LOn September 25 and 26, 2021, Corsican wines honored us with a beautiful visit. They settled right there, at the foot of the newsroom, under the arch of the new Le Monde Group building. It was at the time of the Festival, a weekend of debates, meetings, intellectual food for curious minds. And for the greedy bellies, there was food in short, and 79 Corsican wines gathered in an ephemeral restaurant on the forecourt. A battalion of great beauty, which revealed the too secret assets of Corsican viticulture.
Because you can’t help but decipher, explain, tell (and taste) everything, I had the joy of leading tasting workshops within the newspaper. Lucky that I am, I was also lucky enough to be able to do it with the Rolls Royce of Corsican wine merchants, a guy who, in addition to being a teacher, funny and adorable, knows every stone in every wine estate on his island. Nicolas Stromboni created Le Chemin des Vignobles (which even delivers on the continent), wrote Bread, wine, sea urchins (Marabout, 2016), and I allow myself to make him, without any shame, a little publicity in these lines to thank him for having enlightened me so much on the vineyards of the Isle of Beauty.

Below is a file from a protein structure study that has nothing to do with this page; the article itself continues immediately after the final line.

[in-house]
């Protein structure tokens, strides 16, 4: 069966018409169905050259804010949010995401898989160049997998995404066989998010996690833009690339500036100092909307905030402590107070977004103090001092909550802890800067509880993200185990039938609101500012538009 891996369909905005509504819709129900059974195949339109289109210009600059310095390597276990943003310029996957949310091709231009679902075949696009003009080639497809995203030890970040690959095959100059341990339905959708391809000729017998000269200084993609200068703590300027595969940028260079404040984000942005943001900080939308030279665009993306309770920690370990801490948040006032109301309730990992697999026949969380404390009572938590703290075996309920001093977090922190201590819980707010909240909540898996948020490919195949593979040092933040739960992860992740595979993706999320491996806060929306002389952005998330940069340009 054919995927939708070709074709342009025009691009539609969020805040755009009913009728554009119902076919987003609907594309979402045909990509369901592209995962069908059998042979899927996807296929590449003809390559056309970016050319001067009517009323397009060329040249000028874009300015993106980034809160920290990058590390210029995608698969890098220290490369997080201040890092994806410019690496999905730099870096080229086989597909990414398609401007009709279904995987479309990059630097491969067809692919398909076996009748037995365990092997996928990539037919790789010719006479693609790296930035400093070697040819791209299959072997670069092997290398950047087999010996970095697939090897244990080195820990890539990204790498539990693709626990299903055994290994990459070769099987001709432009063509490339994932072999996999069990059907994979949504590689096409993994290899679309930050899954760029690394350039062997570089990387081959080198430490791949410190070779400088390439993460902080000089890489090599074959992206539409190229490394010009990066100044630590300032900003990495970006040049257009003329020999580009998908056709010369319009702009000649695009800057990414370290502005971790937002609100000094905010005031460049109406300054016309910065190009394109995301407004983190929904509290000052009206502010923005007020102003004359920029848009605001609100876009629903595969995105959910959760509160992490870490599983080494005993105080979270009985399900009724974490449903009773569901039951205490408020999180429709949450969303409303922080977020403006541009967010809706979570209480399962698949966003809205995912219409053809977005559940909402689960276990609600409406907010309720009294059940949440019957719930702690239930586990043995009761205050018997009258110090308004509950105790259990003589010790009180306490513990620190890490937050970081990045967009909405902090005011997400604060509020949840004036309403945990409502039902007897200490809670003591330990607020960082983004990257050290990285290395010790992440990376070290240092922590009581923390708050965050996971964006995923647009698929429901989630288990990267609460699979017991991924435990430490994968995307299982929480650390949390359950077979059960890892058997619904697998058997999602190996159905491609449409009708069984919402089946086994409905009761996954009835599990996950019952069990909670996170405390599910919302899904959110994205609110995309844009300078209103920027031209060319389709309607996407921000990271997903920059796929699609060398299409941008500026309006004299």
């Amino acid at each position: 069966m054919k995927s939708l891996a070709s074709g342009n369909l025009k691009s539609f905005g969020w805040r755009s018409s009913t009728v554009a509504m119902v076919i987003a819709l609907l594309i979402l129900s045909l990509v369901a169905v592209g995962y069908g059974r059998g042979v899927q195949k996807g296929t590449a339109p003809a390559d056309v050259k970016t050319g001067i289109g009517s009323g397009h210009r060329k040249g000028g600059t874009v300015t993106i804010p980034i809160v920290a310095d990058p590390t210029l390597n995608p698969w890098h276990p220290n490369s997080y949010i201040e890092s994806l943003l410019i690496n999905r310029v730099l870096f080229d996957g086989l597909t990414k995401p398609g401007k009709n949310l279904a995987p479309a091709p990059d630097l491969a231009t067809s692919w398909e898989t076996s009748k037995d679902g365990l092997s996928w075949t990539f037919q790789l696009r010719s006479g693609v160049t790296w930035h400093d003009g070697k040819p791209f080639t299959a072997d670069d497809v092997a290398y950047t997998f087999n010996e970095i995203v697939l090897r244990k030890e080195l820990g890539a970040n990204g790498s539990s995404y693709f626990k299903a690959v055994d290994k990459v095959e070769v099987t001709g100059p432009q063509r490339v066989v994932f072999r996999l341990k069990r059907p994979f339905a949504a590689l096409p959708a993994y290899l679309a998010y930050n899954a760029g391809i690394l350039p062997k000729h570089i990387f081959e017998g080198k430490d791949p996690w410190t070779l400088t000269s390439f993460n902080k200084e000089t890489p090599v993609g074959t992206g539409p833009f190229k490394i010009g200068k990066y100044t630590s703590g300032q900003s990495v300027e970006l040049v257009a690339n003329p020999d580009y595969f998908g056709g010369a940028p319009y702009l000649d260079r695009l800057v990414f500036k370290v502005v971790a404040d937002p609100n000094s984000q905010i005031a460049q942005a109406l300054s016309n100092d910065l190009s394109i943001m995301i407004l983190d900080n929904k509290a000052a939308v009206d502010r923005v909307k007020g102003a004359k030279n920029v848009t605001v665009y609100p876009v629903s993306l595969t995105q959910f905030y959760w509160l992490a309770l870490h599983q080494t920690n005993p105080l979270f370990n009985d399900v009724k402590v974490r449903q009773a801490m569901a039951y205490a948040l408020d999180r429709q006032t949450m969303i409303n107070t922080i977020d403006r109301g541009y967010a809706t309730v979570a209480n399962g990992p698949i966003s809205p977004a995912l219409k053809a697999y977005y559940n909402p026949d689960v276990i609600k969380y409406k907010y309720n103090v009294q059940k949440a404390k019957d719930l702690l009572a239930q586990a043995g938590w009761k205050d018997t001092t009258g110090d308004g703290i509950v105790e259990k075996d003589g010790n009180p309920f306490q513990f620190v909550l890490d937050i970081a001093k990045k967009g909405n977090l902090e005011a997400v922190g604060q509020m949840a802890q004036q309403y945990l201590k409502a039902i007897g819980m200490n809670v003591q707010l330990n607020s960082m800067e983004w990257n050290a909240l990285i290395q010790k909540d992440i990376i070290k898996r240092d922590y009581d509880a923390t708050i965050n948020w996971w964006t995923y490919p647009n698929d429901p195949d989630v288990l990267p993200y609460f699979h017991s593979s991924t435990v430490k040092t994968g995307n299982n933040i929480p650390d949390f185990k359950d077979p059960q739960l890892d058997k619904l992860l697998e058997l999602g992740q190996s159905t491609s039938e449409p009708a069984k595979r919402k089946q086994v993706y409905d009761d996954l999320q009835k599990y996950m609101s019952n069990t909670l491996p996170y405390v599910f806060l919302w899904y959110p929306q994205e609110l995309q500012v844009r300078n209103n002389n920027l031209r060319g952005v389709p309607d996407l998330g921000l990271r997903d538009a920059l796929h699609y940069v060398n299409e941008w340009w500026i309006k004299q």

My turn, therefore, to try to make you want Corsican wine. First on the continent, we drink too little, only 45% of production, which itself represents only a small percentage of national production. The rest is drunk on the island or goes abroad. And what we drink is mainly rosé, this color concerning 70% of Corsican wines. Yes but here it is, they are not necessarily the most interesting. They do not allow us to perceive the many particularities of the vineyard.
Only 22% of the vines are certified organic but many, without being certified, do not know the chemicals
The vine has been growing in Corsica since the 6th centurye before Jesus Christ, when the Greeks of Phocée founded Aléria (or Alalia). Today, it is found all around the island. Seaside vineyard? Rather in the mountains, since the differences in height are omnipresent. The cool wind blowing from the summits towards the Mediterranean refreshes the grapes (and makes them beautiful, “Like when you soak peas in cold water just after boiling them », Would specify Nicolas Stromboni), and contain diseases. For that alone, I am convinced that this is a vineyard of the future. Only 22% of the vines are certified organic (this is still more than the French average, at 12%) but many, without being certified, are unfamiliar with chemicals (“ What’s the point of giving medicine to someone who never gets sick? “, the winemaker justified to me with as much pride as chauvinism, he is not Corsican for nothing).
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